Sunday, April 22, 2012

Cost Management in Toyota Production System

Toyota production system (TPS) is a production system with a central focus on cost management. The person credited with the development of TPS, Mr. Taichi Ohno had stated that tbe basis of the TPS was the absolute elimination of waste in the system. Ohno came out with his emphasis on waste based on a comparison of productivity per worker in American and Japanese automotive companies. The American productivity was nine times the figure of the Japanese. Ohno reasoned that, American worker was not working nine times more time or nine times more faster than a Japanese worker. There is a lot of waste in the Japanese production systems.
Two major pillars of TPS are identified as Just-in-Time and Autonomation.
1. Just-in-Time: Just-in-time (JIT) philosophy emerged out of the process of eliminating waste of  small batch production sytem. Small batch production systems are uneconomical because they waste lot of time in set up activities. Hence setup time reduction activities were undertaken, which brought down economic production quantities sharply down. This led to emphasis on quality production. Every item given to the next stage has to be a quality item.
2. Autonomation: Autonomation means automatic  machines have intelligence to stop the machine in case there is an abnormality. The concept was extended production lines and production lines stop if there is a problem and they will restart only after the problems is resolved.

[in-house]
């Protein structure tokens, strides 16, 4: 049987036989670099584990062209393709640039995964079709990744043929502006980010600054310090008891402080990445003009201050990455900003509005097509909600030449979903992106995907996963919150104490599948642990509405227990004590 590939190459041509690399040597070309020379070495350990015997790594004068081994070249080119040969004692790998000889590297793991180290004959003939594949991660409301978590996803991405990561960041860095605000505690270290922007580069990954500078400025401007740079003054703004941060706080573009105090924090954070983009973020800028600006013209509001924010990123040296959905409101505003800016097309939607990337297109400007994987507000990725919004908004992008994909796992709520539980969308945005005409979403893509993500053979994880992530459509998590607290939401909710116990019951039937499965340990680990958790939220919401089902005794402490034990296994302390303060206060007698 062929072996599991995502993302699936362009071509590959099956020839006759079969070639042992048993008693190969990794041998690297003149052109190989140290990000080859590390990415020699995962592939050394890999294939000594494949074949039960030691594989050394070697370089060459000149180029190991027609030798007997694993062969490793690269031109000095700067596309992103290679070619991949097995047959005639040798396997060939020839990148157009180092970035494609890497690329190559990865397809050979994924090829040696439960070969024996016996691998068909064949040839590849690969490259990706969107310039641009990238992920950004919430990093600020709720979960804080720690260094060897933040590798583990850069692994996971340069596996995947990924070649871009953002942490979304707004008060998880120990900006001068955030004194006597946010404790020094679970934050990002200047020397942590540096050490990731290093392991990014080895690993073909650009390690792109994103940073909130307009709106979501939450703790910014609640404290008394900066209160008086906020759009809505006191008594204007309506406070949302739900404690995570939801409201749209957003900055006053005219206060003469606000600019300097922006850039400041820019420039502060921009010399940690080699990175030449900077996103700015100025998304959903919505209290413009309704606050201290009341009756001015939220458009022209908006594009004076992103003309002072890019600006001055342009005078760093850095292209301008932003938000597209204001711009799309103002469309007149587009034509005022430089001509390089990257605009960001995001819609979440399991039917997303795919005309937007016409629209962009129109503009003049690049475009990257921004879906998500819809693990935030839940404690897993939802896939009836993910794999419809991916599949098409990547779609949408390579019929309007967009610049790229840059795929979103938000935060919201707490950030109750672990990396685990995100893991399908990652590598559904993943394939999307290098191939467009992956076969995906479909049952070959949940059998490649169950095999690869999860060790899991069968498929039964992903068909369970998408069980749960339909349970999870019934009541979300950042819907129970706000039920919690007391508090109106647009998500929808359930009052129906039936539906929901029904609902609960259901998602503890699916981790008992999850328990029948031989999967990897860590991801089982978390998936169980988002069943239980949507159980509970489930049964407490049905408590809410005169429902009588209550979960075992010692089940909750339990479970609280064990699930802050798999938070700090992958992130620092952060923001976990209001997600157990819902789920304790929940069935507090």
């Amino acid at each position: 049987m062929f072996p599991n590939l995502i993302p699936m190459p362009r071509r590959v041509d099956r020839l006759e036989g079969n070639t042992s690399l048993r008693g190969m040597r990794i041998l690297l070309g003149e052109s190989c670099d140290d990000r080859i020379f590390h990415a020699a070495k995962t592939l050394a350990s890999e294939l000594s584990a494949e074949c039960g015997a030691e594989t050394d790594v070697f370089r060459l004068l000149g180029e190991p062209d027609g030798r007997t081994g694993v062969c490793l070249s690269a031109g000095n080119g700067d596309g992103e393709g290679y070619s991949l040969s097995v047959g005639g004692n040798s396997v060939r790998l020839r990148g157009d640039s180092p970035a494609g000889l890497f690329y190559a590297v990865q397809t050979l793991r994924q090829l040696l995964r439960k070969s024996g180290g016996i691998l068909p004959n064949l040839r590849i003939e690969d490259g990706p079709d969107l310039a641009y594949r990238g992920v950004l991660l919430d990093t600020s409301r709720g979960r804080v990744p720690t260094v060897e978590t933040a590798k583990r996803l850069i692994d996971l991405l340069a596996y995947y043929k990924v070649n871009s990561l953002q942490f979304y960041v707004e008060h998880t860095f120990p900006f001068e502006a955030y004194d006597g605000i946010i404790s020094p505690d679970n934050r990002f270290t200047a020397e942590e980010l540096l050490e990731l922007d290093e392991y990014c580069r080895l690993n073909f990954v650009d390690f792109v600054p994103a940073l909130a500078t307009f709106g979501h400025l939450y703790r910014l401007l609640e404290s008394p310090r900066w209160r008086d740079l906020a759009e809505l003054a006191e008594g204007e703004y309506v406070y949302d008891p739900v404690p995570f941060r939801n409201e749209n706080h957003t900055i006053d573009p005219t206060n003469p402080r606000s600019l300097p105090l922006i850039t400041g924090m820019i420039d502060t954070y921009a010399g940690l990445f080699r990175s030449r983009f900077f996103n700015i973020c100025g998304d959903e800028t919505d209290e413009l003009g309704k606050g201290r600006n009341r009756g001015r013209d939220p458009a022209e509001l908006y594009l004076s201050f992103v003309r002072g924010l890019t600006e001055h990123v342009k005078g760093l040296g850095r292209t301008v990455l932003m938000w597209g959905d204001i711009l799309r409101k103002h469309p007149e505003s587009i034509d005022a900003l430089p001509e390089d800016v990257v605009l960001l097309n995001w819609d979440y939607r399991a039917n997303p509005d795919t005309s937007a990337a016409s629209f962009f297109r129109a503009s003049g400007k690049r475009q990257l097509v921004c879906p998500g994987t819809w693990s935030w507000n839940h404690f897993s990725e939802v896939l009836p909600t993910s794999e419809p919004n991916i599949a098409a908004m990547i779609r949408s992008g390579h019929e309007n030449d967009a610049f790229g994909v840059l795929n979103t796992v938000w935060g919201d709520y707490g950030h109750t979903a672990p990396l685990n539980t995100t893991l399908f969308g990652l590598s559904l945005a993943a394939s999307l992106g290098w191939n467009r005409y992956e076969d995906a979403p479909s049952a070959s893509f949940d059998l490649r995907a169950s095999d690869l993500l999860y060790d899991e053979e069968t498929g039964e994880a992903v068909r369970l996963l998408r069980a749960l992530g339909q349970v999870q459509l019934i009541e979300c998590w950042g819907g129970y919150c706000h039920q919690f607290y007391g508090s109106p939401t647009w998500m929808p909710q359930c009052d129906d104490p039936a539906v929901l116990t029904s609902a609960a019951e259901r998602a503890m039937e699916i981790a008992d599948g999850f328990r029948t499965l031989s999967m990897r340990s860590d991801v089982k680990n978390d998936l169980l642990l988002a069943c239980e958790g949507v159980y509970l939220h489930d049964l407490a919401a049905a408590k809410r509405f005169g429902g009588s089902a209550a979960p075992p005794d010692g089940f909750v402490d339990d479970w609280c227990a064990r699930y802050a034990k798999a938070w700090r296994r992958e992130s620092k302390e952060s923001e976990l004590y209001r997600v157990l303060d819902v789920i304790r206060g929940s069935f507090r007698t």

These two pillars helped TPS in eliminating waste arising due to production system designs.
Characteristics of Toyota Production System
1. A company-wide industrial engineering activity directly connected with management.
2. Scientific attitude emphasizing facts
3. A practical man-hour reduction activity
4. "Economy in Everything" is the standard of judgement.
5. The workplace is the Boss.
6. Emphasize immediate response to change.
7. The goal is cost reduction.
8. One goal, many approaches. Select the best approach.
9. Make the excess capacity visible.
10. Utilise people and machines effectively.
11. Use the machine that costs less to operate/produce
12. High speed need not mean high economic performance
13. A little waste every day over time adds up.
14. Shorten the lead time.
15. Plan for zero inventory system.
16. Inform planning department of the wastes found.
17. Remain flexible
Integrated Approach of the TPS
Although the cost reduction is the central focus around which the TPS was built, it must achieve three other subgoals inder to achieve its primary objective. They are:
1. Quantity Control: The system has to adapt to daily and montly fluctuatins in demand in terms of quantities and variety and deliver planned output.
2. Quality Assurance: Each process has to supply only good units to the subsequent process.
3. Respect For Humanity: The production system design and operation have to show respect for the human resources that are being used to attain cost objectives.
1. Taichi Ohno, Toyota Production System: Beyond Large Scale Production, Productivity Press (India) Ltd., Madras 1992, Original Japanese Edition 1978.
2. Yasuhiro Monden, Toyota Production System: Practical Approach to Production Management, Industrial Engineering and Management Press, Institute of Industrial Engineers, Atlanta, Norcross, 1983.
3. Japanese Management Association (Ed.), Kanban: Just-in-Time at Toyota, Productivity Press, Cambridge, Massachusetts, 1986, Original Japanese Edition 1978.
Original knol - 1943

No comments:

Post a Comment